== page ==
Summary Suspension of a DFS License.

Author:Gabay, Sari

* Typically, when an insurance agent, broker, or other licensee is investigated by the New York State Department of Financial Services ("DFS"), even if there is a violation of applicable insurance laws or regulations but the conduct does not rise to the level of "untrustworthiness" and/or "incompetence," DFS may offer a compromise, by way of a stipulation, in which a respondent may admit to a statutory and/or regulatory violation and pay a penalty. For instance, in a failure to obtain signed 2119 service fee agreements, in addition to a fine, DFS may require a licensee to return service fees collected, or otherwise make restitution. In other instances, where, for example, DFS recommends license revocation, a hearing is held in which a licensee is provided with due process and an opportunity to challenge the recommendation of revocation. Even where a licensee timely submits a written request for a hearing, it may take numerous months until such a hearing is scheduled. All the while, the licensee remains licensed and can generally conduct business as usual, until at least a final determination by DFS is rendered following a hearing, and even longer if the decision (if unfavorable) is appealed to court by way of an Article 78 proceeding.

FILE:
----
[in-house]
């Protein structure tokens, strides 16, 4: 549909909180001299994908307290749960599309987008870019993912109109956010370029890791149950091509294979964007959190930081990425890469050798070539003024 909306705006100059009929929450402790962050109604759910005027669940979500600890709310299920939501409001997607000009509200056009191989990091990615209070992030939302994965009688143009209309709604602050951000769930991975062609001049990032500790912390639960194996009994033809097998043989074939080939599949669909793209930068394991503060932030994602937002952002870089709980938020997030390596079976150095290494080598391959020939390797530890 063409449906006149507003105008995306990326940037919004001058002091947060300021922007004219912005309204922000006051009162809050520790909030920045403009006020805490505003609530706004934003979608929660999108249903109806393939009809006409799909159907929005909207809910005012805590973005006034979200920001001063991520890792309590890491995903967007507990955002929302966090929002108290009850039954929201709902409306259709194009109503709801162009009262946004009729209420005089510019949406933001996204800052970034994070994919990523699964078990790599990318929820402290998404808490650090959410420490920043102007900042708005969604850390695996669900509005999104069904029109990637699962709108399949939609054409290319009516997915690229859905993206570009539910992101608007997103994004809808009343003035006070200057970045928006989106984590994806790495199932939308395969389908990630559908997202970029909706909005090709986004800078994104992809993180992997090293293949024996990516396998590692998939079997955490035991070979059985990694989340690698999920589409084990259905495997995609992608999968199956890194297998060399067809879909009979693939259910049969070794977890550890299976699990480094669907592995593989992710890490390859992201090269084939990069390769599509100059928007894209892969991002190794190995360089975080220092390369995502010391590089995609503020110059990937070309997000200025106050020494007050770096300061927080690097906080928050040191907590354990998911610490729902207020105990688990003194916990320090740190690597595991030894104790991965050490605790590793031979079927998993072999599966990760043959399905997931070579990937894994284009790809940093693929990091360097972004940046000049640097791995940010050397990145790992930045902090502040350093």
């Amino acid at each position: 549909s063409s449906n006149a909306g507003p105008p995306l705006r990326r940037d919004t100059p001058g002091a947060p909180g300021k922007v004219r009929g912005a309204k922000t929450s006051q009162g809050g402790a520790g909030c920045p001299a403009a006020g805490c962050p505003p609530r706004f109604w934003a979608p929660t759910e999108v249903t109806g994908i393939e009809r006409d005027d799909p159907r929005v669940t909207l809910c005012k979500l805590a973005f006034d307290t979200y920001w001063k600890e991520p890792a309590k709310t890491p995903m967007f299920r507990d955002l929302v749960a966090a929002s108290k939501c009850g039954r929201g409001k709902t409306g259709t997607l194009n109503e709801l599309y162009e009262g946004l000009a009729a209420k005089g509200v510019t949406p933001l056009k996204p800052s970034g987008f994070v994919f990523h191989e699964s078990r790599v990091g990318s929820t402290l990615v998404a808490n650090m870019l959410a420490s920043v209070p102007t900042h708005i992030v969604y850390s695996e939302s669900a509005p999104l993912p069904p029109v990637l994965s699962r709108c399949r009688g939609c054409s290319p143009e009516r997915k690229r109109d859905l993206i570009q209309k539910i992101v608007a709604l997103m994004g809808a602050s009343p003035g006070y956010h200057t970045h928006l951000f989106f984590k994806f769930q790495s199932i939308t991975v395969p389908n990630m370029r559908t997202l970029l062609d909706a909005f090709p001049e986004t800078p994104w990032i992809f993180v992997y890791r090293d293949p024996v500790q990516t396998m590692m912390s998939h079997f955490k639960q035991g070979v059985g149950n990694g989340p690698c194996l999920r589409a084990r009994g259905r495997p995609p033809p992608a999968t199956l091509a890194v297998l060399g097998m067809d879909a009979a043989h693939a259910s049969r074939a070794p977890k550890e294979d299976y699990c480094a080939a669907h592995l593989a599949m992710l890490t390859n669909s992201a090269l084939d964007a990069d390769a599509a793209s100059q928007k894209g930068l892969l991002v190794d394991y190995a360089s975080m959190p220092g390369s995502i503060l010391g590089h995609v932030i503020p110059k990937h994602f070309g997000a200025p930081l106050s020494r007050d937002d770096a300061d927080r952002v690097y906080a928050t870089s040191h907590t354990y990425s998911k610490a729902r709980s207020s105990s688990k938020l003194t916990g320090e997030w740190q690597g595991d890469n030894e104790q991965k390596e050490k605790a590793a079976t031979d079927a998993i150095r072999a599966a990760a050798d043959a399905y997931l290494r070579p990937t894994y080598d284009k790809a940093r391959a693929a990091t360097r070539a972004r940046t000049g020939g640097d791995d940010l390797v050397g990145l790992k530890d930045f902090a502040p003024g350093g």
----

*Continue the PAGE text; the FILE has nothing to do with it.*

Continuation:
In very rare cases, however, the Superintendent of DFS may exercise its "summary suspension" power, which has the immediate effective of stripping a licensee of its license (at least temporarily), following issuance of a citation which sets forth the alleged wrongful conduct, but prior to a hearing with respect to the allegations. This extreme power is codified in Section 401 of the State Administrative Procedure Act ("SAPA"), which applies to adjudicatory proceedings of state agencies where notice and a hearing in connection with licensing is required. DFS, like other state agencies, may exercise this power under SAPA if the agency finds that "public health, safety, or welfare imperatively requires emergency action, and incorporates a finding to that effect in its order, summary suspension of a license may be ordered." Effectively, a license is immediately suspended until a hearing, and SAPA requires the hearing to be "promptly instituted and determined."

Recently, on January 25, 2019, DFS invoked its summary suspension power against a Brooklyn based insurance brokerage - Superior Service Group Ltd. and its sublicensee - and issued an order, without any details of the conduct at issue, suspending...

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